There are two ways to soften an octopus: get out your flute and start playing… Just kidding. Either tenderise the dead body with a heavy object (with the flat side of a mallet or a heavy pan) or smash against the stone steps leading to your Italian summer villa (no, me neither). You even could go the easy route and freeze it for 1-2 days which as the same effect and is less messy. Ideally, you could prepare it before you do that but I always get home from the fishmonger and bury it into the freezer to be dealt with later. I do not know why all my descriptions & puns sound like an old CSI script, I am a little worried. Where are my sunglasses? Sharpen your knifes!


Octopus with peas and spring onions – the Sardinian way

Serves 6-8, adapted from Valentine Warner’s What to eat now. More please (now reissued as What to eat now. Spring & Summer), also here, with tiny upgrades & adjustments in the herb & vegetable department (doubled onions and added even more peas to have enough of these delicious tasting veg to serve everyone as a side)

1 octopus, ca. 2kg or 4 ½ lbs (freeze for 1-2 days to soften; or prepare and freeze then)
1 head of garlic
50ml (¼ cup) olive oil
25 large spring onions, white bulbs
juice of 1 lemon
2 fresh bay leaves, tear or crumple to release oils
3-4 sprigs of thyme
8 black peppercorns
500-700g or 1-1½ lbs fresh peas (shelled weight, depending on how many people are there; Warner uses 300g peas, unpodded weight)
pepper (& salt)
good knob of cold butter (or olive oil)
fennel fronds or chives
Prepare the octopus: separate the head from the body (underneath the eyes), discard head & innards, turn the armed body over with the beautiful pattern facing you, remove the hard beak by pressing it through the centre point of the arms. Freeze at this point or prepare your defrosted octopus like this.

Cut the tentacles & body into bite-sized chunks and halve the head of garlic with a horizontal cut, another beautiful pattern. Heat the olive oil a braising pan over high heat, when the oil is smoking hot, fry the garlic halves on their cut sides, throw in the onions and brown. Add the octopus, stir and fry on high for 30 seconds, reduce the heat to low, add lemon juice, herbs & pepper and cover the pan with its lid. Stew the octopus on very low heat for 1¾ – 2 hours. Shell the peas and reserve. Check the octopus after 1¾ hours for tenderness (pierce like potatoes with a knife). Take of the lid, add the shelled peas and cook them uncovered for 8 minutes in the wonderful aromatic juices released by the octopus, season with black pepper and check if any salt is needed. Stir in the butter for a delicious sauce and serve immediately sprinkled with the fennel fronds or chives for optical reasons. Serve with a rustic Italian country loaf.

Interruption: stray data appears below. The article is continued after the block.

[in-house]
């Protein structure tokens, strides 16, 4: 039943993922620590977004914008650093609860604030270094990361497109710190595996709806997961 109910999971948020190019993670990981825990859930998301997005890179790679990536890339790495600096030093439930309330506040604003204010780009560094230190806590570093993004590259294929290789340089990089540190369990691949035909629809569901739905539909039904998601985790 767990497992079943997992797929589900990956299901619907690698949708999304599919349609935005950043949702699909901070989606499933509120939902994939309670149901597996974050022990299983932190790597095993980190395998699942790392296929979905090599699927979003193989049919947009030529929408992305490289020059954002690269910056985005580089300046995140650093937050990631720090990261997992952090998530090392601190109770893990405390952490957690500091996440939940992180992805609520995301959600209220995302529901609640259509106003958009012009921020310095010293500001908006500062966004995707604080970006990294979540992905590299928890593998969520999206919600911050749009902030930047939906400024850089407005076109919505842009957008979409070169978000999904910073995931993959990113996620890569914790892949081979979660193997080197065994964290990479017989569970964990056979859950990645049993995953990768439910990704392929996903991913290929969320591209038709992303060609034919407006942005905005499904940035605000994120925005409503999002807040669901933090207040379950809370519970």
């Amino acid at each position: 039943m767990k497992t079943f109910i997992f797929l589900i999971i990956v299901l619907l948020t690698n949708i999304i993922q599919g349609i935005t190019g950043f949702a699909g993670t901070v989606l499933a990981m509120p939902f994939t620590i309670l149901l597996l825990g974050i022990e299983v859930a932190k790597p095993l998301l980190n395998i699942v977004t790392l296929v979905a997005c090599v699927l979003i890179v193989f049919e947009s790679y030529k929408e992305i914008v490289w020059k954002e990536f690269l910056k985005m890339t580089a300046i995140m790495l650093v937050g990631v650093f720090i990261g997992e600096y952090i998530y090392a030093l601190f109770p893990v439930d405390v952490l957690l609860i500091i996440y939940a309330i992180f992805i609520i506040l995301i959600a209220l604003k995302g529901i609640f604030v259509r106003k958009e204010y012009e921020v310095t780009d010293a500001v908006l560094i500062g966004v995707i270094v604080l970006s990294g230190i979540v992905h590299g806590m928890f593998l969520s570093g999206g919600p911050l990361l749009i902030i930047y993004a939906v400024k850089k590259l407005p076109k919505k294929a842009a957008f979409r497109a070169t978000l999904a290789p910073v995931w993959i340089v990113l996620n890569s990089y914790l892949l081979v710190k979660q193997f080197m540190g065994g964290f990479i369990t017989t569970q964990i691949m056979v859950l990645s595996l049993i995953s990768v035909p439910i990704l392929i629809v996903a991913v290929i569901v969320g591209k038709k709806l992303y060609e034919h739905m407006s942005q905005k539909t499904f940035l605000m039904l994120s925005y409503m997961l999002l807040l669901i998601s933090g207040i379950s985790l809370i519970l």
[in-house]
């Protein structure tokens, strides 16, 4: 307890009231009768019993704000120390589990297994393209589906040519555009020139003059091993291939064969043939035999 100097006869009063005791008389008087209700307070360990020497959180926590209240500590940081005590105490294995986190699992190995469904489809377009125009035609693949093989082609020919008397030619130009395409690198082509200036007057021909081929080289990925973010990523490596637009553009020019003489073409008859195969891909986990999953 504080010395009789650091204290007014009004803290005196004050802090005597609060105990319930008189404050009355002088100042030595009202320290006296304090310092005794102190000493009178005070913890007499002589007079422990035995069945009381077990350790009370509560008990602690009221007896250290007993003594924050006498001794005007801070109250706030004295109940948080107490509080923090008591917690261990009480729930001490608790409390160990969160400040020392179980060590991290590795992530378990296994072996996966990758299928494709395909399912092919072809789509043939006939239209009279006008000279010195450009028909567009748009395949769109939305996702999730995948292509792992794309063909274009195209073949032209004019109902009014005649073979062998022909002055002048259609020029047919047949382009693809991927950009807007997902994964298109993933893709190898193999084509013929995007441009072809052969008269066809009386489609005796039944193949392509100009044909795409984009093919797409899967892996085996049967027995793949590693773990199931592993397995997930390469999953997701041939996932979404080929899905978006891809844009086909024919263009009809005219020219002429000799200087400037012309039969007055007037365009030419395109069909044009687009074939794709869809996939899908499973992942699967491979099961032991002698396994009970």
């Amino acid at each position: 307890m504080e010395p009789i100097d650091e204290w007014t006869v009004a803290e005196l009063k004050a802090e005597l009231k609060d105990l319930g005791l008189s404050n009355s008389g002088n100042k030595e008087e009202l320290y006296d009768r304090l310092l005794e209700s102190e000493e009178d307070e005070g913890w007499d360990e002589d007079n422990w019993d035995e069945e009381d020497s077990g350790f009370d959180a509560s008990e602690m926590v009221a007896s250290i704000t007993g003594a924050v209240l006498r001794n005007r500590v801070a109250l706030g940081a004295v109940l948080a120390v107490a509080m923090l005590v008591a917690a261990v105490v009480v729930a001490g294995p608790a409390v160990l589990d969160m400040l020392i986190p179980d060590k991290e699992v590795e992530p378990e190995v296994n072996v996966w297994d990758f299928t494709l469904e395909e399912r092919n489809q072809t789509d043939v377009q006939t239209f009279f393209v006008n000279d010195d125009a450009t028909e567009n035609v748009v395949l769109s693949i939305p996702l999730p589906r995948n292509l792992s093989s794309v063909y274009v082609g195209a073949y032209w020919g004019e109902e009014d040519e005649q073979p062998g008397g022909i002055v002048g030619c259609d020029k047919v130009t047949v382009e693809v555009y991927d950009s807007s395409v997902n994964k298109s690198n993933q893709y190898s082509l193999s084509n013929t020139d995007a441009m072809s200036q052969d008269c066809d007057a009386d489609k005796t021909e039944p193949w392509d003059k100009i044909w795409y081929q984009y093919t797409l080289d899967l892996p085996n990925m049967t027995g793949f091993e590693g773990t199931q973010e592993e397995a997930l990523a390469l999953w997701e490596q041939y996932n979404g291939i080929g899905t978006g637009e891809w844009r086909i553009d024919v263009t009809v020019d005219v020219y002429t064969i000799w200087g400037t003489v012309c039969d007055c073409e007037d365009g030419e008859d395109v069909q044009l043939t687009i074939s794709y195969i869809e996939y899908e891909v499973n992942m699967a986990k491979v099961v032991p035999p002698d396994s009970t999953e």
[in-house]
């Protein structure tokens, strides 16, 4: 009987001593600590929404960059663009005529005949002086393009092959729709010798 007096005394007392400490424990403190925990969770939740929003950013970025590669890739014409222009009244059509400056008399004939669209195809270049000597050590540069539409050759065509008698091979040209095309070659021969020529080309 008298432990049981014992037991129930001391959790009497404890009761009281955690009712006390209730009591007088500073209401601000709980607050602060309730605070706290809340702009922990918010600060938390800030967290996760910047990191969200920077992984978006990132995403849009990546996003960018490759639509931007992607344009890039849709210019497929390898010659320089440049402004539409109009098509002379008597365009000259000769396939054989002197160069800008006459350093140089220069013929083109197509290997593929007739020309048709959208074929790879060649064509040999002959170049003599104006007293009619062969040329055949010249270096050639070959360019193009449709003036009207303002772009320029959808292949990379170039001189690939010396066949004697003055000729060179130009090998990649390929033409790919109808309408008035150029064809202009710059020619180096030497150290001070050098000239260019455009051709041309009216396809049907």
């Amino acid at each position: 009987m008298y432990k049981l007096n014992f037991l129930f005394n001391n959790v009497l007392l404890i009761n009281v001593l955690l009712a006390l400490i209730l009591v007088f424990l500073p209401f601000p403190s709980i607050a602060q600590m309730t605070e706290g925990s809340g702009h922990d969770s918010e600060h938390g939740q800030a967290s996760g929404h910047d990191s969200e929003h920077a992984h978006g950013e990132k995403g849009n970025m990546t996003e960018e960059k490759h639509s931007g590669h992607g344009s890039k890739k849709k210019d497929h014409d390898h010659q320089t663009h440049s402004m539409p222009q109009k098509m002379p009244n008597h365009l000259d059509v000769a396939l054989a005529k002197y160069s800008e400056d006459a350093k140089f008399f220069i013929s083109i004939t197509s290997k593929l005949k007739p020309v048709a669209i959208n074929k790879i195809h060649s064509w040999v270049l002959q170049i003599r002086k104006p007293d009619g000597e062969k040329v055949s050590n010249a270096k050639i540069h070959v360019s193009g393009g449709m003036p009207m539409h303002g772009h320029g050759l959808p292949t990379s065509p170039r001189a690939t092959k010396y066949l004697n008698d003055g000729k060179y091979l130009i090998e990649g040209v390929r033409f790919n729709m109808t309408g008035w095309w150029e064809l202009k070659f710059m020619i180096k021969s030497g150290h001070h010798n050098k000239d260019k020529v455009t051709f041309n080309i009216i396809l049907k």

Oktopus mit frischen Erbsen & Frühlingszwiebeln – Pulpo auf sardinische Art

Für 6 Personen, adaptiert von Valentine Warner’s What to eat now. More please. (auf deutsch: Frisch & Einfach kochen): ich habe die Menge der Zwiebeln verdoppelt und deutlich mehr Erbsen hinzugefügt, die sind so gekocht sehr lecker und hat man das Gemüse gleich schon dabei!

1 Oktopus, ca. 2kg (Krake oder auch als Pulpo verkauft; für 1-2 Tage einfrieren, damit er weich wird oder erst vorbereiten und dann einfrieren)
1 Knoblauchknolle
50ml Olivenöl
25 große Frühlingszwiebeln, nur die weißen Zwiebeln
Saft von 1 Zitrone
2 frische Lorbeerblätter, an einigen Stellen einreißen oder zerknüllen um die aromatischen Öle austreten zu lassen
3-4 Zweige Thymian
8 schwarze Pfefferkörner
500-700g frische Erbsen (gepalt, je nach Anzahl der Personen, Warner: 300g frische Erbsenschoten)
Pfeffer (& Salz)
ein nicht zu kleines Stückchen kalte Butter (oder Oliveöl)
dunkles Fenchelgrün oder Schnittlauch